Explore History in Turin

Brisk fall days are perfect for exploring Turin’s rich culture, history, arts, and myths in one of the countless museums and other exhibitions that the city has to offer.

Turin was the first capital of the reunited Kingdom of Italy and is the “Hollywood of Italy,” the cradle of the Slow Food Movement, and the home of Fiat. Don’t forget about the Arte Povera, which is a contemporary art style born in Turin, and the Black and White Magic Triangles that are said to cross in the city center.

As the days get colder, I’d like to take you on a full-day Museum excursion to experience Turin’s cultural heritage.

We’ll start our day at the DoubleTree by Hilton Turin Lingotto, which is a great piece of the city’s history, as the hotel is located where the first Fiat cars were once built.

Part of the Lingotto building hosts the Pinacoteca Agnelli, designed by Renzo Piano, which permanently showcases masterpieces from the Fiat founders’ private art collection including works of Picasso, Renoir, and Manet. From the gallery, you also get access to the former Fiat rooftop test track, which, even after several renovations of the building, remained in the original state. It’s impressive to imagine the first Fiat cars in the 1930s racing the 1.8 km circuit on the roof to be approved before shipped.

From here, we continue to discover the history of the automotive at the Museo dell’Automobile, just a ten-minute walk from the hotel, a must-see for car enthusiasts. On three floors, you are taken on an all-senses journey from the first steam vehicles, vintage cars, solar prototypes, and even F1 bolides. Take a tour with one of the enthusiastic and knowledgeable guides, which takes around 1.5 hours.

Within a ten-minute metro ride, we arrive at the historical city center of Turin. From far, you can spot the 168-meter high iconic landmark, the Mole Antonelliana, originally built in 1863 as a synagogue, and today is home to the National Museum of Cinema. Follow the corkscrew stairs up five floors to the exhibition area where you can dive into the history of cinema starting with the earliest versions, the shadow games, to the most spectacular effects of today’s Hollywood industry. Book a ride with the glass elevator that takes you from the ground floor through the exhibition space up to a viewing platform from where you can enjoy a fascinating panorama all over Turin and to the Alps.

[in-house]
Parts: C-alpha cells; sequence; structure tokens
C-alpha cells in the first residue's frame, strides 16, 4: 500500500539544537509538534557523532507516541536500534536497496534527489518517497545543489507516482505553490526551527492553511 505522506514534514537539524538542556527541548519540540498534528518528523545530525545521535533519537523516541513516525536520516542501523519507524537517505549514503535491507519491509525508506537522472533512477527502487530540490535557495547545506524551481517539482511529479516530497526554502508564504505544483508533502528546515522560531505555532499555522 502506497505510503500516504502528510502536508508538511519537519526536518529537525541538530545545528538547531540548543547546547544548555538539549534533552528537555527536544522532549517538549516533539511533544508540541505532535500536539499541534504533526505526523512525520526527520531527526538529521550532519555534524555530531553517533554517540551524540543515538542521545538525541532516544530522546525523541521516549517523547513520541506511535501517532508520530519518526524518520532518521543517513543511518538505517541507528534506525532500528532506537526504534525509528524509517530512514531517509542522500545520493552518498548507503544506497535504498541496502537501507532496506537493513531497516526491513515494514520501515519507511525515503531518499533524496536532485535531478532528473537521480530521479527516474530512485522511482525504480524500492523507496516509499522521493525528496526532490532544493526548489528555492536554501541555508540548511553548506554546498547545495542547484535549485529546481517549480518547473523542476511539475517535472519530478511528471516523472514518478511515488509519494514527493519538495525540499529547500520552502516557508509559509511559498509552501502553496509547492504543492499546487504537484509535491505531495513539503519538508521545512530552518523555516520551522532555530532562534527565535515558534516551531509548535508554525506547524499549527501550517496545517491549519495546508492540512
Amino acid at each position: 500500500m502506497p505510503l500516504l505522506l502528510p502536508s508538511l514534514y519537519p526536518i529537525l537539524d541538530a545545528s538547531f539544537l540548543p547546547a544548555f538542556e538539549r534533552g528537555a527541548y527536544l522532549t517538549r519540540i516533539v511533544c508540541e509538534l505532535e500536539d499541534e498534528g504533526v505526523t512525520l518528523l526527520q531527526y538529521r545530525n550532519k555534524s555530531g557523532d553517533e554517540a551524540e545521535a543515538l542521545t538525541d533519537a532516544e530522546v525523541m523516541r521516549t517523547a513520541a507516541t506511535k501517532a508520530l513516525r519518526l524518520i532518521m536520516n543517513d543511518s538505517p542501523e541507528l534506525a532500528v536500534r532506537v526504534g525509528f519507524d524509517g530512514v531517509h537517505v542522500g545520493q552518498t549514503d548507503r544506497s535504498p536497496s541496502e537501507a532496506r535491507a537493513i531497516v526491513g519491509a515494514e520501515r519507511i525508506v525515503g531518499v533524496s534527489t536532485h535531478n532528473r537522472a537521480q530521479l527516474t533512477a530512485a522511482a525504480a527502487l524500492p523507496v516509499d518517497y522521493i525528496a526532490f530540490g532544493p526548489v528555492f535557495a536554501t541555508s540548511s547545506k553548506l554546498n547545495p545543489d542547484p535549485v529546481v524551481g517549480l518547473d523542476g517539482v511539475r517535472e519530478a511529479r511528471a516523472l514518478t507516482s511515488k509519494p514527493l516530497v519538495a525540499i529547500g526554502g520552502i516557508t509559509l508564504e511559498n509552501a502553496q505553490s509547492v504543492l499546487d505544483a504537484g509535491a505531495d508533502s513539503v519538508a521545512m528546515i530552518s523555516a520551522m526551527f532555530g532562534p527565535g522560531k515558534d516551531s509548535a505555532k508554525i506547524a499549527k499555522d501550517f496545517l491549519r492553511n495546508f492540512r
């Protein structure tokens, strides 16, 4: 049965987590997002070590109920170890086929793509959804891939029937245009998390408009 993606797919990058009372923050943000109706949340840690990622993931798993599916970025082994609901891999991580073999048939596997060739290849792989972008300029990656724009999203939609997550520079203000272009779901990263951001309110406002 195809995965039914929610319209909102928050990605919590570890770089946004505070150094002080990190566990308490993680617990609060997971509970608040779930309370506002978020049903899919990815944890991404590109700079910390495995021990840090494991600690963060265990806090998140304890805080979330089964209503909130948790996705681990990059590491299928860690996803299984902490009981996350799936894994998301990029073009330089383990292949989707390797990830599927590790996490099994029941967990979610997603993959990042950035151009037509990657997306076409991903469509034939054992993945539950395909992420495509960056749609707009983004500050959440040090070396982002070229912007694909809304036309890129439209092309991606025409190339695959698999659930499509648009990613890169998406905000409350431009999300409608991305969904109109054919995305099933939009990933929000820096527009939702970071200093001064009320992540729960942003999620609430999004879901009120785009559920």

Next on our list, and just a short walk through the charming Piazzas of Turin, is the second-largest Egyptian Museum in the world, second to the one in Cairo. The museum was founded in 1824 by King Carlo Felice after several Italian archaeological excavation missions. By that time, findings were still divided between the excavator and Egypt. It’s a fascinating collection of sculptures, tombs, and even a mummy. The English audio guide helps you understand and learn the most during your visit in approximately 1.5 hours.

Let’s jump from the ancient Egyptians to the early 1900s and the beginning of contemporary art movements in the country. Turin was a main stage for the Arte Povera, literally “Poor Arts,” at the end of the 1960s, where the trend was to return to simple, daily-life objects and messages. Every year in November, Turin celebrates contemporary artists with an international exhibition called Artissima. If you are not in town during this particular weekend, I recommend you visit the GAM Torino, Italy’s first public collection of modern art, containing masterpieces of Divisionism, Futurism and Arte Povera. It is the place to admire and interpret modern, young, international contemporary art, along with many temporary exhibitions and art events.

Last but not least, Turin is known as the “Paris of Italy.” Since it was the first capital of the reunited Kingdom of Italy, as you walk through the city center, you can still admire wide open places, stunning palaces, and arch-covered roads of this pompous era. Don’t miss the Royal Palace of Venaria, which is slightly outside of Turin, but easily reachable by car or bus. The palace is an architectural and landscape masterpiece that was declared a UNESCO World Heritage Site in 1997. It’s also one of the least-known, most Instagrammable places I have ever seen!

You might feel in Turin you could even spend another few days discovering the hidden treasures of culture, history, and fine arts. You are right – there is so much more to see! Just get the Torino & Piemonte Card for up to five consecutive days and get free admission to more than 80 cultural sites. You will find thousands of reasons to explore ancient history and reward your curiosity – you will fall in love with Turin.

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This post was written by Hilton Suggests Team Member, Susann K. Are you interested in traveling to Turin? Let us know if we can help you with any other recommendations. Tweet us for more great local travel tips!

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